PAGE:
Reinstall windows 7 or uninstall programs

Discussion in 'Windows 7 Help and Support' started by Greg Bentkowski, Nov 25, 2013.

  1. Greg Bentkowski

    Greg Bentkowski New Member

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    Which is better for the computer to get some life back into it. Should I reinstall windows 7 and start over and add the programs that I want or is it safe to uninstall the programs that I no longer use. Its been a while since I have had a fresh windows. The reason for this is that the PC has been running sluggish at times. I thought maybe it was my internet securities. Maybe it does have some impact. I am also getting a Com Surrogate every now nad then that is related to the RPCRT4.dll file. Any recommendations or suggestions. Thank you.
     
  2. Pauli

    Pauli Extraordinary Member
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    Quite often it will be faster to reinstall Windows, than to keep fighting the windmills of problems, like RPCRT4.dll... not that simple, no definitely clear answers. By the time you get unused programs uninstalled, you would already have reinstalled the whole OS, with a newly partitioned disk etc. = a somewhat clear table.

    It could be a matter of codecs, but who knows. You could uninstall all extra codec packs you have, return to Windows basics. Or, you could pick a restore point from before you remember to have got the problems. That'll take 15 minutes, you might try it.

    If you decide to reinstall, or even otherwise, it wouldn't be a bad move to have your disk partitioned in at least two, one C for Windows and crucial programs, the other for your own files - that way you don't risk your own files when you reinstall Windows. Do not name any partitions D, because that may cause trouble with games or something playing CDs or DVDs. But the names of disks can be changed afterwards.

    Windows does have problems with partitions. I would recommend AOMEI http://www.aomeitech.com/aomei-partition-assistant.html or GParted http://gparted.org/

    Since there may be lots of questions, I stop here. Most of the people here know a lot more than I. :up:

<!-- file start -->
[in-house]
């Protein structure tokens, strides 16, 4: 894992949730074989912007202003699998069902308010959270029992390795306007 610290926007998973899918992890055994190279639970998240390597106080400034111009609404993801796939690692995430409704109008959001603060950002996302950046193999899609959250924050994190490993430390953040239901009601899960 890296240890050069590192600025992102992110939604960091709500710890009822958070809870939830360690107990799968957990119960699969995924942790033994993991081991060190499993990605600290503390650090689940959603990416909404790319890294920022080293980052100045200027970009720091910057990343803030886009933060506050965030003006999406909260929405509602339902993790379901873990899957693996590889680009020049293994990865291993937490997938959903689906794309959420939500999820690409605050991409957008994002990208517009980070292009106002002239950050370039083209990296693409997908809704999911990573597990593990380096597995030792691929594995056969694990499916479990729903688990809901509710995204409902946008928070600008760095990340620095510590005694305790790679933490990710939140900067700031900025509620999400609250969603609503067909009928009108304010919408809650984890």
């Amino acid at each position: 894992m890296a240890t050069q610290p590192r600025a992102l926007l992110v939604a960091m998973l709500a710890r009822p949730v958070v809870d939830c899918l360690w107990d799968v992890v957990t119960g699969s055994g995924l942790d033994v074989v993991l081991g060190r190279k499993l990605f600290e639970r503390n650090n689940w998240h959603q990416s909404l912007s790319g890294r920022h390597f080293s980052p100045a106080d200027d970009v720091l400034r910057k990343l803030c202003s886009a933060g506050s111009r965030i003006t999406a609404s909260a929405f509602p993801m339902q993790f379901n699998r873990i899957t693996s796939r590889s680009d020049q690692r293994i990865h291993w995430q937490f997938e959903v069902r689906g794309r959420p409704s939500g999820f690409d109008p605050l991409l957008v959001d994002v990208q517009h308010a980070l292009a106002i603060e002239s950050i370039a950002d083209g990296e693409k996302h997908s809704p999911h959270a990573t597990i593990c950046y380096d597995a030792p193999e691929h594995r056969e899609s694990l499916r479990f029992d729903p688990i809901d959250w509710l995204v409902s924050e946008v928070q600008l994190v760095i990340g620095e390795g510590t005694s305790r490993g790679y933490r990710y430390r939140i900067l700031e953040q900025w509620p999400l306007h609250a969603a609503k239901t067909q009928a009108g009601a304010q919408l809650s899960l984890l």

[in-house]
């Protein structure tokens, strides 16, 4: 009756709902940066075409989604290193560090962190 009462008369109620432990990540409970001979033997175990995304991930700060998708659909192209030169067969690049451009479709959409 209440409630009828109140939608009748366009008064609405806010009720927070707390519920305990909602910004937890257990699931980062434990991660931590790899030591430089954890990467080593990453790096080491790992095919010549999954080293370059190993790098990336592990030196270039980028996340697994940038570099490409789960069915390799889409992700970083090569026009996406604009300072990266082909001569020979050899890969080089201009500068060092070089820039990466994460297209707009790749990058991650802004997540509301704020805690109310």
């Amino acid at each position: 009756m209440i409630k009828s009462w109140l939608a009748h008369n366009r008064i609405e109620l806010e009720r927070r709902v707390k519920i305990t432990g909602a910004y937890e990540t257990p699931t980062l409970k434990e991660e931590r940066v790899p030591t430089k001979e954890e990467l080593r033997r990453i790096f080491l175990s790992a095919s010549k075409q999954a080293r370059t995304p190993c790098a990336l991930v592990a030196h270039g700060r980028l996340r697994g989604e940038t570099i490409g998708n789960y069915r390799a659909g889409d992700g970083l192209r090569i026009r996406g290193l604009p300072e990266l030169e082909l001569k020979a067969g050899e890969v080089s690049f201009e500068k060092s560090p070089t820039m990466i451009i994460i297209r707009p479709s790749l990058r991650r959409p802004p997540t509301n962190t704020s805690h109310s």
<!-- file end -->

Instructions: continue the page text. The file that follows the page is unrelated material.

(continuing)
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  3. Greg Bentkowski

    Greg Bentkowski New Member

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    Thank you for the response. If I do a restore do my files get affected by the turn back point.
     
  4. patcooke

    patcooke Microsoft MVP
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    You need to be clear on the difference between two similar and often confused terms. A restore takes your system back to an earlier point in time. Your installed programs, system settings, updates etc will all be taken back to how they were at the earlier date and time. Nothing else is changed and will have little impact on sluggish systems.

    The other term is system recovery. This is where you run a complete overwriting of the operating system which is set back to the state in which you bought it. Everything else is wiped - all applications, system updates, user settings etc. This gives you a completely clean slate from which to start again. But remember - it also wipes any user data store on the system drive - documents, images - everything so you would need to save them on some external media beforehand - and make sure you don't forget anything - it can be difficult/impossible to get files back after a recovery install. You would of course have to reinstall all your apps.

    A third option is to get a copy of ccleaner - free download and removes a lot of junk files and registry entries from your system. You should also run a defrag to help tidy things up.
     
  5. Greg Bentkowski

    Greg Bentkowski New Member

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    I think I am on a collision course with the recovery. I have had no luck fixing the rcprt4.dll surroggate issue. I uninstalled bitdefender hoping that was it and nope. I am doijnd a restore as we type going back about 2 weeks. If not I lose. I get to recover my pc. I'm tired of windows explorer hanging and freezing every time I want a file.
     
  6. patcooke

    patcooke Microsoft MVP
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    It's a common problem spending hours and hours trying to correct a problem only, at the end of it all, to accept defeat and run a system recovery. If you take that route it may be worth looking at something like Acronis True Image to make a complete image of your system after recovery and reinstalling all your applications. This you can save for the future so if your need to run a recovery again the Acronis image will allow to to fully recover your entire system drive including any updates, installed apps in just 20 minutes or so instead of the many hours needed for a system recovery and reinstalling all apps etc.
     
  7. Saltgrass

    Saltgrass Excellent Member
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    Could you tell us the exact error message you are getting about rpcrt4.dll?

    Have you tried running a System File Check ?
     

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